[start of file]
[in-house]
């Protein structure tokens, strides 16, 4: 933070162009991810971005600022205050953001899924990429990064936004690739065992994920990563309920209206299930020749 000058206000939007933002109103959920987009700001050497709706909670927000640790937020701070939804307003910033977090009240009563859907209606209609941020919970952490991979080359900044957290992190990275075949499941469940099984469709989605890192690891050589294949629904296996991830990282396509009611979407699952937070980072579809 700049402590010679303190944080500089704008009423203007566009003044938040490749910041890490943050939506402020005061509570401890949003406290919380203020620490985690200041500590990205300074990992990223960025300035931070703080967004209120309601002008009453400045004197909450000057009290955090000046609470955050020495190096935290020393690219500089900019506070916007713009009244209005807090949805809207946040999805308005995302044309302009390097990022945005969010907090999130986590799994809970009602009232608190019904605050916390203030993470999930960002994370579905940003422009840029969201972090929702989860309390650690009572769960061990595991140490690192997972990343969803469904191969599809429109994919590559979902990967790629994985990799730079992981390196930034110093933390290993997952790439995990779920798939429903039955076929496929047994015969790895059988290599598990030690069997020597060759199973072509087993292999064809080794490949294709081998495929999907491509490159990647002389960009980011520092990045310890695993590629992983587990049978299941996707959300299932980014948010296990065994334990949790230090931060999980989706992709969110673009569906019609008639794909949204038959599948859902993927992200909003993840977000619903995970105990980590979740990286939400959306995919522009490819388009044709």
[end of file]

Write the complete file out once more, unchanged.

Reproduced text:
[in-house]
């Protein structure tokens, strides 16, 4: 933070162009991810971005600022205050953001899924990429990064936004690739065992994920990563309920209206299930020749 000058206000939007933002109103959920987009700001050497709706909670927000640790937020701070939804307003910033977090009240009563859907209606209609941020919970952490991979080359900044957290992190990275075949499941469940099984469709989605890192690891050589294949629904296996991830990282396509009611979407699952937070980072579809 700049402590010679303190944080500089704008009423203007566009003044938040490749910041890490943050939506402020005061509570401890949003406290919380203020620490985690200041500590990205300074990992990223960025300035931070703080967004209120309601002008009453400045004197909450000057009290955090000046609470955050020495190096935290020393690219500089900019506070916007713009009244209005807090949805809207946040999805308005995302044309302009390097990022945005969010907090999130986590799994809970009602009232608190019904605050916390203030993470999930960002994370579905940003422009840029969201972090929702989860309390650690009572769960061990595991140490690192997972990343969803469904191969599809429109994919590559979902990967790629994985990799730079992981390196930034110093933390290993997952790439995990779920798939429903039955076929496929047994015969790895059988290599598990030690069997020597060759199973072509087993292999064809080794490949294709081998495929999907491509490159990647002389960009980011520092990045310890695993590629992983587990049978299941996707959300299932980014948010296990065994334990949790230090931060999980989706992709969110673009569906019609008639794909949204038959599948859902993927992200909003993840977000619903995970105990980590979740990286939400959306995919522009490819388009044709």